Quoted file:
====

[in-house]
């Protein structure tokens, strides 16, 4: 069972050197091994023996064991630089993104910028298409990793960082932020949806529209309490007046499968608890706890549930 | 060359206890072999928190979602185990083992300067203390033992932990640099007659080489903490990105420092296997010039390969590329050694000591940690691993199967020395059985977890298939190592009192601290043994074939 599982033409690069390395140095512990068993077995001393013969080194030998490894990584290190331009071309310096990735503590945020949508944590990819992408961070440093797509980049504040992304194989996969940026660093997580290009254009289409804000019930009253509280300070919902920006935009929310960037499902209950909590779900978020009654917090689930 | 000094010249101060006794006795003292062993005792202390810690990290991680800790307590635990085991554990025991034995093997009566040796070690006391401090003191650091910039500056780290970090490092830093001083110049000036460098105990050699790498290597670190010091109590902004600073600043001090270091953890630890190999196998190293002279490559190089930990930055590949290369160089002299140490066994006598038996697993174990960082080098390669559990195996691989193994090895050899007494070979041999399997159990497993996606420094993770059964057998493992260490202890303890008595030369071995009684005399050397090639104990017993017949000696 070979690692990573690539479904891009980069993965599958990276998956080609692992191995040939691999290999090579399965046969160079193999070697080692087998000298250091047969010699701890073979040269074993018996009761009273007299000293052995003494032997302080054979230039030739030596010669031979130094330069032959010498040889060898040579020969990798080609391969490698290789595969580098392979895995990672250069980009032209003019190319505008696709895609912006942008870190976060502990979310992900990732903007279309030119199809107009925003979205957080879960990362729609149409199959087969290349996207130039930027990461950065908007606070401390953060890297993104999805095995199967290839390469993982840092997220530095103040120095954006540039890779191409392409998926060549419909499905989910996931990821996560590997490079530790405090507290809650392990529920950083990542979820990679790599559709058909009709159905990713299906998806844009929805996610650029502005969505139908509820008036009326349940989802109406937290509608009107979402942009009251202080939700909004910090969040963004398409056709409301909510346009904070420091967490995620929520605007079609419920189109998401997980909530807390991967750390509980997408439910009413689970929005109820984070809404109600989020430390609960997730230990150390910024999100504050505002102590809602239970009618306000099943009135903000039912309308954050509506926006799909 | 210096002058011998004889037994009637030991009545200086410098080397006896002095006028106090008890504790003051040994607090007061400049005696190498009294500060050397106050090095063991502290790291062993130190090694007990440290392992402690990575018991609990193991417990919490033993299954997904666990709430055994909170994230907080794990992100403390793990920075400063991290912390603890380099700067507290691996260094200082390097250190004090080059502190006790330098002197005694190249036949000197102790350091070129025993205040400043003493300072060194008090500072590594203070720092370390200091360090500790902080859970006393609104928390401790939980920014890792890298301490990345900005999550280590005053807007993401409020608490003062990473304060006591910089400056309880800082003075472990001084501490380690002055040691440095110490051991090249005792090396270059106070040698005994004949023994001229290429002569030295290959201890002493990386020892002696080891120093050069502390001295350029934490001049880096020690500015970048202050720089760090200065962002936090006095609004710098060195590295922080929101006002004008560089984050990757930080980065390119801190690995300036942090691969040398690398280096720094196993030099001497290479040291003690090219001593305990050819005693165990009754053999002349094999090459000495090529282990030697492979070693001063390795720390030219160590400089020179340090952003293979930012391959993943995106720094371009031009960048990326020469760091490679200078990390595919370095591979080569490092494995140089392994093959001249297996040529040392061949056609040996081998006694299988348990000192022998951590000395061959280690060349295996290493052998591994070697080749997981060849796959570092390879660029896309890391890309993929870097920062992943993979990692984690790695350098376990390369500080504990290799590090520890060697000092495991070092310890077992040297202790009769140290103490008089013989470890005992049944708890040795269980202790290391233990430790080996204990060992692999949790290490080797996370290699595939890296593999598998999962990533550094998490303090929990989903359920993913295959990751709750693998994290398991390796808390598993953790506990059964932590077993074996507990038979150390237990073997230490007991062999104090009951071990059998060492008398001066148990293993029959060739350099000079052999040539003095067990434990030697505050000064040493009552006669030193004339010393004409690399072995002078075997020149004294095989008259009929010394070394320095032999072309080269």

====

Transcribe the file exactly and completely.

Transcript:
[in-house]
């Protein structure tokens, strides 16, 4: 069972050197091994023996064991630089993104910028298409990793960082932020949806529209309490007046499968608890706890549930 | 060359206890072999928190979602185990083992300067203390033992932990640099007659080489903490990105420092296997010039390969590329050694000591940690691993199967020395059985977890298939190592009192601290043994074939 599982033409690069390395140095512990068993077995001393013969080194030998490894990584290190331009071309310096990735503590945020949508944590990819992408961070440093797509980049504040992304194989996969940026660093997580290009254009289409804000019930009253509280300070919902920006935009929310960037499902209950909590779900978020009654917090689930 | 000094010249101060006794006795003292062993005792202390810690990290991680800790307590635990085991554990025991034995093997009566040796070690006391401090003191650091910039500056780290970090490092830093001083110049000036460098105990050699790498290597670190010091109590902004600073600043001090270091953890630890190999196998190293002279490559190089930990930055590949290369160089002299140490066994006598038996697993174990960082080098390669559990195996691989193994090895050899007494070979041999399997159990497993996606420094993770059964057998493992260490202890303890008595030369071995009684005399050397090639104990017993017949000696 070979690692990573690539479904891009980069993965599958990276998956080609692992191995040939691999290999090579399965046969160079193999070697080692087998000298250091047969010699701890073979040269074993018996009761009273007299000293052995003494032997302080054979230039030739030596010669031979130094330069032959010498040889060898040579020969990798080609391969490698290789595969580098392979895995990672250069980009032209003019190319505008696709895609912006942008870190976060502990979310992900990732903007279309030119199809107009925003979205957080879960990362729609149409199959087969290349996207130039930027990461950065908007606070401390953060890297993104999805095995199967290839390469993982840092997220530095103040120095954006540039890779191409392409998926060549419909499905989910996931990821996560590997490079530790405090507290809650392990529920950083990542979820990679790599559709058909009709159905990713299906998806844009929805996610650029502005969505139908509820008036009326349940989802109406937290509608009107979402942009009251202080939700909004910090969040963004398409056709409301909510346009904070420091967490995620929520605007079609419920189109998401997980909530807390991967750390509980997408439910009413689970929005109820984070809404109600989020430390609960997730230990150390910024999100504050505002102590809602239970009618306000099943009135903000039912309308954050509506926006799909 | 210096002058011998004889037994009637030991009545200086410098080397006896002095006028106090008890504790003051040994607090007061400049005696190498009294500060050397106050090095063991502290790291062993130190090694007990440290392992402690990575018991609990193991417990919490033993299954997904666990709430055994909170994230907080794990992100403390793990920075400063991290912390603890380099700067507290691996260094200082390097250190004090080059502190006790330098002197005694190249036949000197102790350091070129025993205040400043003493300072060194008090500072590594203070720092370390200091360090500790902080859970006393609104928390401790939980920014890792890298301490990345900005999550280590005053807007993401409020608490003062990473304060006591910089400056309880800082003075472990001084501490380690002055040691440095110490051991090249005792090396270059106070040698005994004949023994001229290429002569030295290959201890002493990386020892002696080891120093050069502390001295350029934490001049880096020690500015970048202050720089760090200065962002936090006095609004710098060195590295922080929101006002004008560089984050990757930080980065390119801190690995300036942090691969040398690398280096720094196993030099001497290479040291003690090219001593305990050819005693165990009754053999002349094999090459000495090529282990030697492979070693001063390795720390030219160590400089020179340090952003293979930012391959993943995106720094371009031009960048990326020469760091490679200078990390595919370095591979080569490092494995140089392994093959001249297996040529040392061949056609040996081998006694299988348990000192022998951590000395061959280690060349295996290493052998591994070697080749997981060849796959570092390879660029896309890391890309993929870097920062992943993979990692984690790695350098376990390369500080504990290799590090520890060697000092495991070092310890077992040297202790009769140290103490008089013989470890005992049944708890040795269980202790290391233990430790080996204990060992692999949790290490080797996370290699595939890296593999598998999962990533550094998490303090929990989903359920993913295959990751709750693998994290398991390796808390598993953790506990059964932590077993074996507990038979150390237990073997230490007991062999104090009951071990059998060492008398001066148990293993029959060739350099000079052999040539003095067990434990030697505050000064040493009552006669030193004339010393004409690399072995002078075997020149004294095989008259009929010394070394320095032999072309080269």